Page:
Is there a general form of transfer function (with peak frequency \$\omega_m\$ and quality factor \$Q\$) relevant for any type of bandpass filter ?

  • \$\begingroup\$ a bandpass filter has two cutoff frequencies! \$\endgroup\$ – stevenvh May 14 '12 at 12:00
  • \$\begingroup\$ well I meant the peak frequency, the frequency at which the gain is maximum \$\endgroup\$ – snickers May 14 '12 at 12:02
  • \$\begingroup\$ Some bandpass filters have multiple peaks, like a Chebychev for example. \$\endgroup\$ – Olin Lathrop May 14 '12 at 12:04
  • \$\begingroup\$ @snickers - even without the multiple peaks (Olin's comment) the center frequency isn't enough to know the bandwidth. \$\endgroup\$ – stevenvh May 14 '12 at 12:06
  • \$\begingroup\$ @snickers - example of the frequency response of a Chebychev filter: cnx.org/content/m16895/latest/c92.png \$\endgroup\$ – stevenvh May 14 '12 at 12:09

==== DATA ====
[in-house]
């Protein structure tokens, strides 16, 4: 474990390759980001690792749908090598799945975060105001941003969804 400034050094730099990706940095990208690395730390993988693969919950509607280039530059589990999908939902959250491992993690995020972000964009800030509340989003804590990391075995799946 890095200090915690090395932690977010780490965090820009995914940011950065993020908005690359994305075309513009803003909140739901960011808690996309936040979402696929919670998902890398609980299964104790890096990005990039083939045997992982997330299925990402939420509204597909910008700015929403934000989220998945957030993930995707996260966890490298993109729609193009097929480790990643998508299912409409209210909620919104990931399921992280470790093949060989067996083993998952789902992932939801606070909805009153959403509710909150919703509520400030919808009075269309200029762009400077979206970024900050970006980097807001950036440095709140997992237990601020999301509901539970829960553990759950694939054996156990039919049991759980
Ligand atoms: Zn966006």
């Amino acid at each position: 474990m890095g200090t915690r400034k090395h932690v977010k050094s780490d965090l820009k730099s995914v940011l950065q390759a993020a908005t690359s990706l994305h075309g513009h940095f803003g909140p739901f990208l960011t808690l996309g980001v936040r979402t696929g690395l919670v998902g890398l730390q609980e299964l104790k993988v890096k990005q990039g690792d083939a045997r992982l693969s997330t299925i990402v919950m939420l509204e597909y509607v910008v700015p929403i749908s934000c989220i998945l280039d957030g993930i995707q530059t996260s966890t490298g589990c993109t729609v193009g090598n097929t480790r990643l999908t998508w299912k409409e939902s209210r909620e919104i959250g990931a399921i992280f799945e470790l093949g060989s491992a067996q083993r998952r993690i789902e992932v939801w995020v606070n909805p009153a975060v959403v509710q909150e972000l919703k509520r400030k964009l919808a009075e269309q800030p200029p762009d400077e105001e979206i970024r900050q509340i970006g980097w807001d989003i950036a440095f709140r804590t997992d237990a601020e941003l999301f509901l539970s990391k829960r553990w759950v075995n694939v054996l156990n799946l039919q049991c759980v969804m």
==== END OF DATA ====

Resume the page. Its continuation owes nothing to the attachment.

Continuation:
No. Whilst a standard second-order bandpass section can be defined in this way ...

\$H(s) = \dfrac{\dfrac{\omega_m}{Q}s}{s^2+\dfrac{\omega_m}{Q}s+\omega_m^2}\$

... it is also possible to have a second-order bandpass filter with the same characteristic frequency and Q but with a different transfer function. This previous question which addresses a filter with a stop-band attenuation of 1 is a case-in-point.

Furthermore, higher-order filters will require more than just these two parameters to define them since there are more coefficients.


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